This page is designed to show you what problems occur with heritage gutters. You will notice (in the pictures) that all cast iron gutters rot from the back first, usually leaving the front (where the paint brush can reach) still looking in good condition. Another common weakness is the point at which the gutters are bolted together, (where the sprocket sits in the socket). If the nut & bolt is tightened too much this can cause the gutter to crack from the hole to the end, this is due to expansion and contraction. A similar problem can be caused by fitting gutters with no expansion gaps, this can cause the same problem. This cracking is also a problem on aluminium gutters, as well as iron. The crack is usually invisible at first, but can grow with time and once water gets into it, you can wave good bye to your expensive gutters, even if they are new. Unfortunately once the crack has formed, the gutter/pipe is ruined and cannot be repaired, (in situ) despite what you may be told. It is possible to repair some gutters and pipes by the use of welding, but this involves having the gutter/pipe taken to the foundry. Needless to say this can be expensive and only really should be considered on the larger sand cast items and not cheaper die cast items, which are much more cost effective to just replace.

I will also be showing pictures of the repair methods some people use (or should I say bodge methods). You will notice that, in the 3rd, 4th and 5th pictures the cast gutter have been 'repaired' by someone placing plastic gutters inside them, this is an excellent way of ensuring that water is held between the two gutters, thus helping the cast gutters to rot even quicker than normal. Probably the most common repair method is to cover cracks and failed joints with some form of flashing tape. If this is done correctly, ie. cleaning and drying the area before sticking the tape and making sure that the faulty area is totally covered, the repair should be successful..........for a while.

Pipes also suffer in a similar way (rotting at the back first), although the most common problem with pipes is caused by ice cracking the collars from the inside. One thing to remember about cast iron pipes and gutters is,  that they hurt when they fall on you, they are very heavy, so don't take chances with quick fix solutions.

At this point I would like to mention that large sand cast,  iron gutters should last about 80- 100 years  (1/2 round half that), but if you live in a hundred year old house that still has it's original gutters, then you need to be expecting a replacement bill, not a repairing bill.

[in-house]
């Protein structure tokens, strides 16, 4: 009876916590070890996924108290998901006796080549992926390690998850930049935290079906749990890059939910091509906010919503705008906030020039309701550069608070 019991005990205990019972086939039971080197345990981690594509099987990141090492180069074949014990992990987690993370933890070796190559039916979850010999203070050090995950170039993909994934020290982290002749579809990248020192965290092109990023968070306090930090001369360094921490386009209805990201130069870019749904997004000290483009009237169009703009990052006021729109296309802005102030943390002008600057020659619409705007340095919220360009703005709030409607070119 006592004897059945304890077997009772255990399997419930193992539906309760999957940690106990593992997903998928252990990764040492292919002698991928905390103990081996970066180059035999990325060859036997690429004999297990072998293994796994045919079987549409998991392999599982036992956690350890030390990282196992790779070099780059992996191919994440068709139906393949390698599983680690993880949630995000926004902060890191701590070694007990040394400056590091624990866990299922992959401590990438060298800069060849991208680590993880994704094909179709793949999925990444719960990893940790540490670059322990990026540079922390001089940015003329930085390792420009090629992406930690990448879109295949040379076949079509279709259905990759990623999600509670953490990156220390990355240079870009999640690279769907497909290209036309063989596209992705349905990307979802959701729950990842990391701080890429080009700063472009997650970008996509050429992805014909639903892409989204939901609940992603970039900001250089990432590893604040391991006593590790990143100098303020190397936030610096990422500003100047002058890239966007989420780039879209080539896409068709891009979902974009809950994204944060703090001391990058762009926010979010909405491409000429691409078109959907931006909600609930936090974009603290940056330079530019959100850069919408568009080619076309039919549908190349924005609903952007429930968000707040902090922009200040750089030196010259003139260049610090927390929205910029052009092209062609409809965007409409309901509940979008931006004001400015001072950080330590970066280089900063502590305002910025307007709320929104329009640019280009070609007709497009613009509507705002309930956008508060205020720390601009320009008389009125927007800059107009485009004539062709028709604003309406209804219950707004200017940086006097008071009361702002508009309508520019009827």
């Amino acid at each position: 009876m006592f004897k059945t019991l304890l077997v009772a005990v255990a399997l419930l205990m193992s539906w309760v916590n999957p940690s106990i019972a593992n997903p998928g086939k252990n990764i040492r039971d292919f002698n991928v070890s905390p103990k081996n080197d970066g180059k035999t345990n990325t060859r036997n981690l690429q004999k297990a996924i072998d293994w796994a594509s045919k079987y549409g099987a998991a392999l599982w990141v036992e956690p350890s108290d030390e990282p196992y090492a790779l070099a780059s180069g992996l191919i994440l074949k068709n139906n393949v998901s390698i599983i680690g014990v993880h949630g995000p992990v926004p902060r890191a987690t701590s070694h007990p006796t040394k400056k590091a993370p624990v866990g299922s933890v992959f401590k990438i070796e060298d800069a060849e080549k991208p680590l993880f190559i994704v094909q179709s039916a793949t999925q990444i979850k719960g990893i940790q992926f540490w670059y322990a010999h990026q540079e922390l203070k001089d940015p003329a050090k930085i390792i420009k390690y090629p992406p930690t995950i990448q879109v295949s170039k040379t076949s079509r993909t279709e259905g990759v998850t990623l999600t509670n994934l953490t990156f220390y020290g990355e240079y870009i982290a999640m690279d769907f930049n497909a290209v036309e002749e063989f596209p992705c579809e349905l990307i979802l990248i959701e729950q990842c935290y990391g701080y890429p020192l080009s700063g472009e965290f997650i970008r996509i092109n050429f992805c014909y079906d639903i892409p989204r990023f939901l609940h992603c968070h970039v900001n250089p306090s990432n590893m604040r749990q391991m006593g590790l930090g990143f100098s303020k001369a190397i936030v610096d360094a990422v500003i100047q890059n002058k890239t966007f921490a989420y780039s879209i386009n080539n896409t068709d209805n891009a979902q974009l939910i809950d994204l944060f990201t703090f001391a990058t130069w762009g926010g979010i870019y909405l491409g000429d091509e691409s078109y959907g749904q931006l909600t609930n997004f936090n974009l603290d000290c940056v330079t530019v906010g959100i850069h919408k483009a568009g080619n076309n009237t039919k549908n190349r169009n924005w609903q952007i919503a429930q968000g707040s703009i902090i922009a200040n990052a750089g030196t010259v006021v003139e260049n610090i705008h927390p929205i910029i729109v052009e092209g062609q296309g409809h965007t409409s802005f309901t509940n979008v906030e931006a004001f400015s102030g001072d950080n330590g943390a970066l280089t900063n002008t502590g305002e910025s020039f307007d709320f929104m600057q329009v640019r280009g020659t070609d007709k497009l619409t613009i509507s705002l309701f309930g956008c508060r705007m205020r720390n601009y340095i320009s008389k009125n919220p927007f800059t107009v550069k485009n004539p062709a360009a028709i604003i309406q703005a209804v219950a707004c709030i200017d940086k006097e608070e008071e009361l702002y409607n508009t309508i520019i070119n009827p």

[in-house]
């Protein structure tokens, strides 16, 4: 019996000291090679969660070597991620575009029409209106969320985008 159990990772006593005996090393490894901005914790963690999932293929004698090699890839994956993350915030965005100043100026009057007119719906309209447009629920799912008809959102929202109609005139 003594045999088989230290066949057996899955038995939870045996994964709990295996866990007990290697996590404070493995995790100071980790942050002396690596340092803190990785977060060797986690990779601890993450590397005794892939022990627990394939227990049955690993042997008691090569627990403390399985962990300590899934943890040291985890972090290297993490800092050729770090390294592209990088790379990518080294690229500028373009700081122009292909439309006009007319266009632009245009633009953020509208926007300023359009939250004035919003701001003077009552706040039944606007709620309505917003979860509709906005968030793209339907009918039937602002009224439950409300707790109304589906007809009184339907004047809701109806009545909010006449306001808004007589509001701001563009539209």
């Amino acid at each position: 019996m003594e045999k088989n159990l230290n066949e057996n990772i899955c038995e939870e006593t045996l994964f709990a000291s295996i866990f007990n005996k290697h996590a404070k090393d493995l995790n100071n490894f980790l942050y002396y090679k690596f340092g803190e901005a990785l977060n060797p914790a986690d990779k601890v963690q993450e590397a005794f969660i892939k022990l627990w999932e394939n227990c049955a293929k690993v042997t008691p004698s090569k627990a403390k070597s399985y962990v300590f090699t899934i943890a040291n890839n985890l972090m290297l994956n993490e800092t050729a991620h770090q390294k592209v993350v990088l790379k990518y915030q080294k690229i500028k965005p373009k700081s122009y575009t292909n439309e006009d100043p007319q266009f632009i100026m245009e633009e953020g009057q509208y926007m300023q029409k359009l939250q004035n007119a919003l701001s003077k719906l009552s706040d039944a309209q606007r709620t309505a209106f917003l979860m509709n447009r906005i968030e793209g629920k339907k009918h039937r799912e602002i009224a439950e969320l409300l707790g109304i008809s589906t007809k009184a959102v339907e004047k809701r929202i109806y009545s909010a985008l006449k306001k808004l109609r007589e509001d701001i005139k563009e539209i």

If your gutters are in a reasonable condition and can be re-sealed, the correct method is to remove the gutters, clean and dry them thoroughly and remove any loose rust before painting and re-sealing them. The only way that this can be done effectively is to physically remove them from the building . Unfortunately with the new health and safety regulations, regarding working at heights and considering the weight of cast iron gutters this can only be safely and adequately done with the use of scaffolding or access platforms. This is expensive, so repairing really is not a cost effective option unless, of course other works, involving scaffolding, is being carried out at the same time, and the scaffold is there to begin with.

Cast gutters can last a lifetime if looked after, and as such should be seen as an investment in the preservation of your property.

This damage was probably caused by water trapped in the collar freezing, it then expanded thus cracking the collar. Probably the most common cause of collars cracking. 

The picture below is an example of the damage rust can do to masonary. This is caused by the iron nail rusting which causes the nail to expand, which, in turn can split the stone.

This particular crack was caused by bad workmanship. Upon removing the pipe I discovered that an 8mm hole had been drilled into the masonary and the nail had been hammered tightly into the hole, when the nail rusted it expanded and the stone cracked. The hole should have been between 25-40mm, a wooden plug should have then used, when the nail rusted the wood plug would have compressed thus toghtening the nail and cushioning the stone against pressure caused by expansion.

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